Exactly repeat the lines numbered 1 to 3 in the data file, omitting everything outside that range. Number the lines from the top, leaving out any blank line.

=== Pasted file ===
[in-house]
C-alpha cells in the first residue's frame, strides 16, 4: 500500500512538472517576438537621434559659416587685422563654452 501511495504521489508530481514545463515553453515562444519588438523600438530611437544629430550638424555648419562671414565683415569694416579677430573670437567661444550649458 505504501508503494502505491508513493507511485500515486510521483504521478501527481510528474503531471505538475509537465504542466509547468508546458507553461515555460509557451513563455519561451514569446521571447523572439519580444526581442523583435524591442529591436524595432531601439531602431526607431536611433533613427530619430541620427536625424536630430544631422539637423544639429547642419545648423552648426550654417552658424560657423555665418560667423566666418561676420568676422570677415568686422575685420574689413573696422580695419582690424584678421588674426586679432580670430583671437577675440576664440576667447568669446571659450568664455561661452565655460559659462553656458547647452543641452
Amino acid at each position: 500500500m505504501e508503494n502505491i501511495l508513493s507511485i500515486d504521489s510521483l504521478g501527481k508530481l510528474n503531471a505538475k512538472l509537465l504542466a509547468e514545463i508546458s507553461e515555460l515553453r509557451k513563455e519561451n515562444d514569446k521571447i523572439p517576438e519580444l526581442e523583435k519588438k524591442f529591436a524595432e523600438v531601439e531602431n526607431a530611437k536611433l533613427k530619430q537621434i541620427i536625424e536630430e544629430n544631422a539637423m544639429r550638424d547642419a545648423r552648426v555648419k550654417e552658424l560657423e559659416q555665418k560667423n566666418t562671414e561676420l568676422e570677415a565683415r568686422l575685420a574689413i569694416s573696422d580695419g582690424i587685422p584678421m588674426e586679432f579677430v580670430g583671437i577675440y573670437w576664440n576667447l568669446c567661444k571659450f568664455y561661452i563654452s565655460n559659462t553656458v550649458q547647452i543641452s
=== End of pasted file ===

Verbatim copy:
[in-house]
C-alpha cells in the first residue's frame, strides 16, 4: 500500500512538472517576438537621434559659416587685422563654452 501511495504521489508530481514545463515553453515562444519588438523600438530611437544629430550638424555648419562671414565683415569694416579677430573670437567661444550649458 505504501508503494502505491508513493507511485500515486510521483504521478501527481510528474503531471505538475509537465504542466509547468508546458507553461515555460509557451513563455519561451514569446521571447523572439519580444526581442523583435524591442529591436524595432531601439531602431526607431536611433533613427530619430541620427536625424536630430544631422539637423544639429547642419545648423552648426550654417552658424560657423555665418560667423566666418561676420568676422570677415568686422575685420574689413573696422580695419582690424584678421588674426586679432580670430583671437577675440576664440576667447568669446571659450568664455561661452565655460559659462553656458547647452543641452
Amino acid at each position: 500500500m505504501e508503494n502505491i501511495l508513493s507511485i500515486d504521489s510521483l504521478g501527481k508530481l510528474n503531471a505538475k512538472l509537465l504542466a509547468e514545463i508546458s507553461e515555460l515553453r509557451k513563455e519561451n515562444d514569446k521571447i523572439p517576438e519580444l526581442e523583435k519588438k524591442f529591436a524595432e523600438v531601439e531602431n526607431a530611437k536611433l533613427k530619430q537621434i541620427i536625424e536630430e544629430n544631422a539637423m544639429r550638424d547642419a545648423r552648426v555648419k550654417e552658424l560657423e559659416q555665418k560667423n566666418t562671414e561676420l568676422e570677415a565683415r568686422l575685420a574689413i569694416s573696422d580695419g582690424i587685422p584678421m588674426e586679432f579677430v580670430g583671437i577675440y573670437w576664440n576667447l568669446c567661444k571659450f568664455y561661452i563654452s565655460n559659462t553656458v550649458q547647452i543641452s